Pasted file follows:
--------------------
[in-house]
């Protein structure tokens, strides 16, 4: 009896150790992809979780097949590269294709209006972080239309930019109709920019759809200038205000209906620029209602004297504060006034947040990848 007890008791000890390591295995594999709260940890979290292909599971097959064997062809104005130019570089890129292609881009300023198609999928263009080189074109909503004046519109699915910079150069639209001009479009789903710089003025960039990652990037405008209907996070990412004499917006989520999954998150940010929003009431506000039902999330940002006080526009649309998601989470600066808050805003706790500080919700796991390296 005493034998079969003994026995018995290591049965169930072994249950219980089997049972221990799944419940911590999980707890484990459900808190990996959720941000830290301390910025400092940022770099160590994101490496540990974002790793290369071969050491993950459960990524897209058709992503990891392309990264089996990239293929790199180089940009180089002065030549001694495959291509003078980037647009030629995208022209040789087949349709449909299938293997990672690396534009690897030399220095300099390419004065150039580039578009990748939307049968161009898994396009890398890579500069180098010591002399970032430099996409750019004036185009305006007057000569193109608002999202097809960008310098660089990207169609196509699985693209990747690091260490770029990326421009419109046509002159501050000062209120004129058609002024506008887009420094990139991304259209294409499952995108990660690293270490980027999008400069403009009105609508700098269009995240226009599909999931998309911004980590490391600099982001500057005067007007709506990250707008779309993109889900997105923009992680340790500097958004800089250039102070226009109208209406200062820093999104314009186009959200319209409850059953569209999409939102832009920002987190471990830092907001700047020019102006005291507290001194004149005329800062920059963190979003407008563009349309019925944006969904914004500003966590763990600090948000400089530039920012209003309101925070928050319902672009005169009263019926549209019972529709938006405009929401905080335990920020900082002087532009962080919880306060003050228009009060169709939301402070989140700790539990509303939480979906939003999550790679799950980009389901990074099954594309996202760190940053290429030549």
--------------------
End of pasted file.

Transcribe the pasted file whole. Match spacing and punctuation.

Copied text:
[in-house]
């Protein structure tokens, strides 16, 4: 009896150790992809979780097949590269294709209006972080239309930019109709920019759809200038205000209906620029209602004297504060006034947040990848 007890008791000890390591295995594999709260940890979290292909599971097959064997062809104005130019570089890129292609881009300023198609999928263009080189074109909503004046519109699915910079150069639209001009479009789903710089003025960039990652990037405008209907996070990412004499917006989520999954998150940010929003009431506000039902999330940002006080526009649309998601989470600066808050805003706790500080919700796991390296 005493034998079969003994026995018995290591049965169930072994249950219980089997049972221990799944419940911590999980707890484990459900808190990996959720941000830290301390910025400092940022770099160590994101490496540990974002790793290369071969050491993950459960990524897209058709992503990891392309990264089996990239293929790199180089940009180089002065030549001694495959291509003078980037647009030629995208022209040789087949349709449909299938293997990672690396534009690897030399220095300099390419004065150039580039578009990748939307049968161009898994396009890398890579500069180098010591002399970032430099996409750019004036185009305006007057000569193109608002999202097809960008310098660089990207169609196509699985693209990747690091260490770029990326421009419109046509002159501050000062209120004129058609002024506008887009420094990139991304259209294409499952995108990660690293270490980027999008400069403009009105609508700098269009995240226009599909999931998309911004980590490391600099982001500057005067007007709506990250707008779309993109889900997105923009992680340790500097958004800089250039102070226009109208209406200062820093999104314009186009959200319209409850059953569209999409939102832009920002987190471990830092907001700047020019102006005291507290001194004149005329800062920059963190979003407008563009349309019925944006969904914004500003966590763990600090948000400089530039920012209003309101925070928050319902672009005169009263019926549209019972529709938006405009929401905080335990920020900082002087532009962080919880306060003050228009009060169709939301402070989140700790539990509303939480979906939003999550790679799950980009389901990074099954594309996202760190940053290429030549």